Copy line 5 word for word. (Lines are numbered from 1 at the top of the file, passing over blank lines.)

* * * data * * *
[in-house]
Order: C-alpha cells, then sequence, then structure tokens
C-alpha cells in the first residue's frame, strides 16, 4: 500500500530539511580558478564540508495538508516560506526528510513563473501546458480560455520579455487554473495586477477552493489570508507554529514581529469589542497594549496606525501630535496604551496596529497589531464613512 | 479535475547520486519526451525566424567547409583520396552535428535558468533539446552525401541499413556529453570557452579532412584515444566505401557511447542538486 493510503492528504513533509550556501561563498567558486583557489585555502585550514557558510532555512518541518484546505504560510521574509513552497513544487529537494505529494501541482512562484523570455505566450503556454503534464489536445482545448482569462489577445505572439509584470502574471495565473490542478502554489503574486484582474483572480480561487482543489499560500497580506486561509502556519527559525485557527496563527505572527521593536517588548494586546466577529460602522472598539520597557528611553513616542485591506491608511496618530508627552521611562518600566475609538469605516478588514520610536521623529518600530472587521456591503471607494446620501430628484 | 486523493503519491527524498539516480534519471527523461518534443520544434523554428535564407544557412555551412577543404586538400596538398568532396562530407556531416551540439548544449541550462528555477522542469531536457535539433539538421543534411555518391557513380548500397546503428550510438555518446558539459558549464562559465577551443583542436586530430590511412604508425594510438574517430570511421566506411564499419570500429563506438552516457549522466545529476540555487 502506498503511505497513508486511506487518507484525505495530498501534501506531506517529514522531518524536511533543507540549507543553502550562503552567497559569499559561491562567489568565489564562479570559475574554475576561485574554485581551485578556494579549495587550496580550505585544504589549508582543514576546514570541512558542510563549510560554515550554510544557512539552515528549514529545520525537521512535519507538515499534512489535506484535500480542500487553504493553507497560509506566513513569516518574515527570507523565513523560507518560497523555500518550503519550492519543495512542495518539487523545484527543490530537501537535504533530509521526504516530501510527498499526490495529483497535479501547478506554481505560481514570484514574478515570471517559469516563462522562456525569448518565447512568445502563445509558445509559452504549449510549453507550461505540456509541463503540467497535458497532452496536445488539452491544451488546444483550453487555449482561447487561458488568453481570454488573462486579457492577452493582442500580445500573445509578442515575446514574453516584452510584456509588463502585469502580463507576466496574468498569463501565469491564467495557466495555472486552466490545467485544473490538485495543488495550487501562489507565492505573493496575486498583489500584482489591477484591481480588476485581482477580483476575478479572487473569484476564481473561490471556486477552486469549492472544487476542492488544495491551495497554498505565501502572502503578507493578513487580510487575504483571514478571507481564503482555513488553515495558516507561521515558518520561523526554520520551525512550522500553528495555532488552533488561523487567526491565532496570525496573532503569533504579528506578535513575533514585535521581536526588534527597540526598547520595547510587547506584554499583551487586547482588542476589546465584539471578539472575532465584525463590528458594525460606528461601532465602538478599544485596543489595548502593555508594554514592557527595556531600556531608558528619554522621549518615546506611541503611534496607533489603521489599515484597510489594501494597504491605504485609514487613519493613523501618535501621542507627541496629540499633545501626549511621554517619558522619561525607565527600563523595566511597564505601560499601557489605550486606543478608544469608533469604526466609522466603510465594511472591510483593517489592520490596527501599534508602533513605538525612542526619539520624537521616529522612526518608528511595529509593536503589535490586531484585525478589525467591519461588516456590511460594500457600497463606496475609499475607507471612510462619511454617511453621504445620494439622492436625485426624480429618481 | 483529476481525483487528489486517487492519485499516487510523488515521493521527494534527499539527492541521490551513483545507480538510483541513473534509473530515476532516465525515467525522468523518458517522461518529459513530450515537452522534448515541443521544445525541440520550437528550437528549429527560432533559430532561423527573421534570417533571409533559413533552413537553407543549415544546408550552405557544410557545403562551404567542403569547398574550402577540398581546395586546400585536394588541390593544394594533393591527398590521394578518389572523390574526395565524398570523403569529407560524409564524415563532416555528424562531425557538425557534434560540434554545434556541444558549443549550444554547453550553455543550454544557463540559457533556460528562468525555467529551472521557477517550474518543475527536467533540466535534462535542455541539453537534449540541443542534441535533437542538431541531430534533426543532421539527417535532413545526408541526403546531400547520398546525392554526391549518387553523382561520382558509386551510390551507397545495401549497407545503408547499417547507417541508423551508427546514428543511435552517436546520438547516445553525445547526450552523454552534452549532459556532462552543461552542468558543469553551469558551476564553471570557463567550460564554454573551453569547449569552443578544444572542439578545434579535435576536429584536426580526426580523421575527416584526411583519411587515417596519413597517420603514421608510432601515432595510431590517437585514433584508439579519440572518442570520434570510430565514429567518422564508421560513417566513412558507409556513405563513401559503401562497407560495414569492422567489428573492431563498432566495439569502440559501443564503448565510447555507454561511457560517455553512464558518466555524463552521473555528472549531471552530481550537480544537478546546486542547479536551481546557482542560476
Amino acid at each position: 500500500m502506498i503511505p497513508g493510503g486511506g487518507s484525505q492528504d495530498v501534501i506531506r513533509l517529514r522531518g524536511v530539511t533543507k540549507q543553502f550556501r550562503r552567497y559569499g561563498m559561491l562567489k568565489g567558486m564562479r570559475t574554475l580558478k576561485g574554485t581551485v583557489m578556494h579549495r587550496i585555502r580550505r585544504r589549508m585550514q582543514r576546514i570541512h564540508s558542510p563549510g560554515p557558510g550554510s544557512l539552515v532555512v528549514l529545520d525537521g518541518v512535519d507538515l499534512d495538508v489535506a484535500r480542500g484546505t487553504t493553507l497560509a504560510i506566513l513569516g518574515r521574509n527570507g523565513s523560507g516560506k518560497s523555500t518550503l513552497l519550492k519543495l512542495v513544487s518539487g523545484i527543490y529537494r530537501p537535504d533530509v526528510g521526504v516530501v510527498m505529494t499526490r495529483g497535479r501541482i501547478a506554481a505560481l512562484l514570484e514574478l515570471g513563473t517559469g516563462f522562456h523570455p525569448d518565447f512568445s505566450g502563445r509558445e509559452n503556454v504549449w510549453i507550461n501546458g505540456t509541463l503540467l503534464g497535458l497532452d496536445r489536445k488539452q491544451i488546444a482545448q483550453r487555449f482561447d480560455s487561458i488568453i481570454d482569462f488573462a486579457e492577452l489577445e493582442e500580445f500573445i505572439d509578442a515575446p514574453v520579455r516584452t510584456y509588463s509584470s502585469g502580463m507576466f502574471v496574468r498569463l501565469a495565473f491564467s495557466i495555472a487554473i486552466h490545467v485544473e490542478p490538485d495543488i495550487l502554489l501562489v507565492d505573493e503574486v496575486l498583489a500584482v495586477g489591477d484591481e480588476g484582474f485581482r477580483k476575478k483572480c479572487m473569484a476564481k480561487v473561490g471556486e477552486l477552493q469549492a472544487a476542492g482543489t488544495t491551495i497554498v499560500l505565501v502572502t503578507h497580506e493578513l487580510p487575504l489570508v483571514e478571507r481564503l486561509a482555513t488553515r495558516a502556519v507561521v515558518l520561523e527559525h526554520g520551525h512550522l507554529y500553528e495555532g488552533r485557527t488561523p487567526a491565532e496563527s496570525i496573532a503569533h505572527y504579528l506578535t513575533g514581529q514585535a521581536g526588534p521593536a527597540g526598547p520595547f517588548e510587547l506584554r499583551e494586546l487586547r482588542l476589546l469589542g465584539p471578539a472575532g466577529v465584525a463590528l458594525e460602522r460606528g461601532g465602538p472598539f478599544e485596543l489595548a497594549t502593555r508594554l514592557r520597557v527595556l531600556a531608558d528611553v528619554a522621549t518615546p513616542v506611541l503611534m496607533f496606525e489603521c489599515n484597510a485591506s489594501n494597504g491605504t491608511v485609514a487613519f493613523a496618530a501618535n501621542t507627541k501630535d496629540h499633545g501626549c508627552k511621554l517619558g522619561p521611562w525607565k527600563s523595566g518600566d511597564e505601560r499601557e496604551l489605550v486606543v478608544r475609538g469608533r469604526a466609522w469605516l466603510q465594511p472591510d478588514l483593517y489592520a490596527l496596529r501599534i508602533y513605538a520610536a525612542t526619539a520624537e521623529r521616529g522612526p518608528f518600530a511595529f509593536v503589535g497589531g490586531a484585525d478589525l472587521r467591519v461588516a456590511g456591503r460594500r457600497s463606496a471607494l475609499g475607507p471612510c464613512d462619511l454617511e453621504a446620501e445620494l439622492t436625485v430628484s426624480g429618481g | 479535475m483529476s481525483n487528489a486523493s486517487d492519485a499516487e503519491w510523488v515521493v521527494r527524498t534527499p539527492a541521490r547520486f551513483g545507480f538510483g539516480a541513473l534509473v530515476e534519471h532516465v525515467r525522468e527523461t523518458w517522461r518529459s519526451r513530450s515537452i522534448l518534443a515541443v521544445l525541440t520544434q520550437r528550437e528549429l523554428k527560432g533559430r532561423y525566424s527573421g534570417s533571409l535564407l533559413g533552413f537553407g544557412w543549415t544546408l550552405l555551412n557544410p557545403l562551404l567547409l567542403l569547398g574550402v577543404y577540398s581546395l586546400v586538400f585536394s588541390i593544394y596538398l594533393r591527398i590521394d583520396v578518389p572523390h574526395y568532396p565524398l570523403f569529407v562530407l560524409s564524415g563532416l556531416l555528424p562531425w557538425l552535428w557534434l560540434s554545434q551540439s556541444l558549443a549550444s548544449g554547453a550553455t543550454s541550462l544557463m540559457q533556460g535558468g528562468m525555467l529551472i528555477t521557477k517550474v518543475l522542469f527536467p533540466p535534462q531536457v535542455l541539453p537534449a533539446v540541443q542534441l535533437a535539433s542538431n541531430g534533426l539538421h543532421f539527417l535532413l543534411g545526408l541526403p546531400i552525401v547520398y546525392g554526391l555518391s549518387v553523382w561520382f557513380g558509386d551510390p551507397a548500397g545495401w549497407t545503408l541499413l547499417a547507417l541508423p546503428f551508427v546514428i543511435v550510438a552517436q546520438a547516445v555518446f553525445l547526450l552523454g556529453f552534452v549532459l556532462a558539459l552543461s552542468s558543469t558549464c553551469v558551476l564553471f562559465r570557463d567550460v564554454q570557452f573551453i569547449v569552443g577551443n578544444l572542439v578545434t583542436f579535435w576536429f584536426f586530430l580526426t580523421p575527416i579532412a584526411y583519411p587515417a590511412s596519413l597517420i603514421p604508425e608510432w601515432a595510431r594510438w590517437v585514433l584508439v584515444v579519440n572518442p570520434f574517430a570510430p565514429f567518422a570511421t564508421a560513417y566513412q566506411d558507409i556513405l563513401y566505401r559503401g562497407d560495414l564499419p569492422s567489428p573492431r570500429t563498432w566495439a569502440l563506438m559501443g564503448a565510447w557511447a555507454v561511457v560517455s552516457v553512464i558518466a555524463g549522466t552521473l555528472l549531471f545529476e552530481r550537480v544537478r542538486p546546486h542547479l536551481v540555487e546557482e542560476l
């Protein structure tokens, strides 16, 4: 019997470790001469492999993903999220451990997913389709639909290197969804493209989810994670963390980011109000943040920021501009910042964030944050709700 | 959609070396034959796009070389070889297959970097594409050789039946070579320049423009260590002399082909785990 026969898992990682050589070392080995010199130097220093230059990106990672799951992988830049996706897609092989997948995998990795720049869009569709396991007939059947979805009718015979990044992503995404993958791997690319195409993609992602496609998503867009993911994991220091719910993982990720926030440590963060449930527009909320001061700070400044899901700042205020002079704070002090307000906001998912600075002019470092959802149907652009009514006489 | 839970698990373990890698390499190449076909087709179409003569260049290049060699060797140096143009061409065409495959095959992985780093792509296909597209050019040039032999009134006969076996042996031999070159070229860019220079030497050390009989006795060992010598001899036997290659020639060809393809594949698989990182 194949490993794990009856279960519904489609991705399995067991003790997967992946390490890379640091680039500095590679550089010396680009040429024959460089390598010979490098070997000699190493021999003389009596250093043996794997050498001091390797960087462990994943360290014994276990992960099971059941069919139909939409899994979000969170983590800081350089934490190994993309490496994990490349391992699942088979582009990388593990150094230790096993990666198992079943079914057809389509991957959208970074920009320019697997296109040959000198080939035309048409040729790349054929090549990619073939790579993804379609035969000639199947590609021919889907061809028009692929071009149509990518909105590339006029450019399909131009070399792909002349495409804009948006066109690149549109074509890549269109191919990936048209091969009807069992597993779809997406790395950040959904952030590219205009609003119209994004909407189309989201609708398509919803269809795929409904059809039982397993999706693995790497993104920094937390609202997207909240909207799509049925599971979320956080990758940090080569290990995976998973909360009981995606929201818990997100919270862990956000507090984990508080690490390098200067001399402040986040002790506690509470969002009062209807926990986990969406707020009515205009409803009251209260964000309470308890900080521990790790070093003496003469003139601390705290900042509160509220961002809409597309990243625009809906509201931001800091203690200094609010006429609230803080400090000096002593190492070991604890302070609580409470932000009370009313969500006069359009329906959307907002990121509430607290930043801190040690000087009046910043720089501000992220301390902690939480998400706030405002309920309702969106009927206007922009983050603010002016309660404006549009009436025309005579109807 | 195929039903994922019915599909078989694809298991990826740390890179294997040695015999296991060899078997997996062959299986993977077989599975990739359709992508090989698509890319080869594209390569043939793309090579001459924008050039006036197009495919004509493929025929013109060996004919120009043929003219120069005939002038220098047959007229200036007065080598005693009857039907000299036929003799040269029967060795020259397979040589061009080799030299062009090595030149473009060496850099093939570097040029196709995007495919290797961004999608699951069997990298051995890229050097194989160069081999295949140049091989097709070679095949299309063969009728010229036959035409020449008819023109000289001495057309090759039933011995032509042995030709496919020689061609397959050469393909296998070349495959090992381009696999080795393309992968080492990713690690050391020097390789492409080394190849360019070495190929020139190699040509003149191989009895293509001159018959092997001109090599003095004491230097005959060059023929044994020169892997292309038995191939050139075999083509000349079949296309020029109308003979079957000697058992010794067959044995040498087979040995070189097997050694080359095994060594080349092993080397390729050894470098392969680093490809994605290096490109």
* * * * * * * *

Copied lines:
């Protein structure tokens, strides 16, 4: 019997470790001469492999993903999220451990997913389709639909290197969804493209989810994670963390980011109000943040920021501009910042964030944050709700 | 959609070396034959796009070389070889297959970097594409050789039946070579320049423009260590002399082909785990 026969898992990682050589070392080995010199130097220093230059990106990672799951992988830049996706897609092989997948995998990795720049869009569709396991007939059947979805009718015979990044992503995404993958791997690319195409993609992602496609998503867009993911994991220091719910993982990720926030440590963060449930527009909320001061700070400044899901700042205020002079704070002090307000906001998912600075002019470092959802149907652009009514006489 | 839970698990373990890698390499190449076909087709179409003569260049290049060699060797140096143009061409065409495959095959992985780093792509296909597209050019040039032999009134006969076996042996031999070159070229860019220079030497050390009989006795060992010598001899036997290659020639060809393809594949698989990182 194949490993794990009856279960519904489609991705399995067991003790997967992946390490890379640091680039500095590679550089010396680009040429024959460089390598010979490098070997000699190493021999003389009596250093043996794997050498001091390797960087462990994943360290014994276990992960099971059941069919139909939409899994979000969170983590800081350089934490190994993309490496994990490349391992699942088979582009990388593990150094230790096993990666198992079943079914057809389509991957959208970074920009320019697997296109040959000198080939035309048409040729790349054929090549990619073939790579993804379609035969000639199947590609021919889907061809028009692929071009149509990518909105590339006029450019399909131009070399792909002349495409804009948006066109690149549109074509890549269109191919990936048209091969009807069992597993779809997406790395950040959904952030590219205009609003119209994004909407189309989201609708398509919803269809795929409904059809039982397993999706693995790497993104920094937390609202997207909240909207799509049925599971979320956080990758940090080569290990995976998973909360009981995606929201818990997100919270862990956000507090984990508080690490390098200067001399402040986040002790506690509470969002009062209807926990986990969406707020009515205009409803009251209260964000309470308890900080521990790790070093003496003469003139601390705290900042509160509220961002809409597309990243625009809906509201931001800091203690200094609010006429609230803080400090000096002593190492070991604890302070609580409470932000009370009313969500006069359009329906959307907002990121509430607290930043801190040690000087009046910043720089501000992220301390902690939480998400706030405002309920309702969106009927206007922009983050603010002016309660404006549009009436025309005579109807 | 195929039903994922019915599909078989694809298991990826740390890179294997040695015999296991060899078997997996062959299986993977077989599975990739359709992508090989698509890319080869594209390569043939793309090579001459924008050039006036197009495919004509493929025929013109060996004919120009043929003219120069005939002038220098047959007229200036007065080598005693009857039907000299036929003799040269029967060795020259397979040589061009080799030299062009090595030149473009060496850099093939570097040029196709995007495919290797961004999608699951069997990298051995890229050097194989160069081999295949140049091989097709070679095949299309063969009728010229036959035409020449008819023109000289001495057309090759039933011995032509042995030709496919020689061609397959050469393909296998070349495959090992381009696999080795393309992968080492990713690690050391020097390789492409080394190849360019070495190929020139190699040509003149191989009895293509001159018959092997001109090599003095004491230097005959060059023929044994020169892997292309038995191939050139075999083509000349079949296309020029109308003979079957000697058992010794067959044995040498087979040995070189097997050694080359095994060594080349092993080397390729050894470098392969680093490809994605290096490109």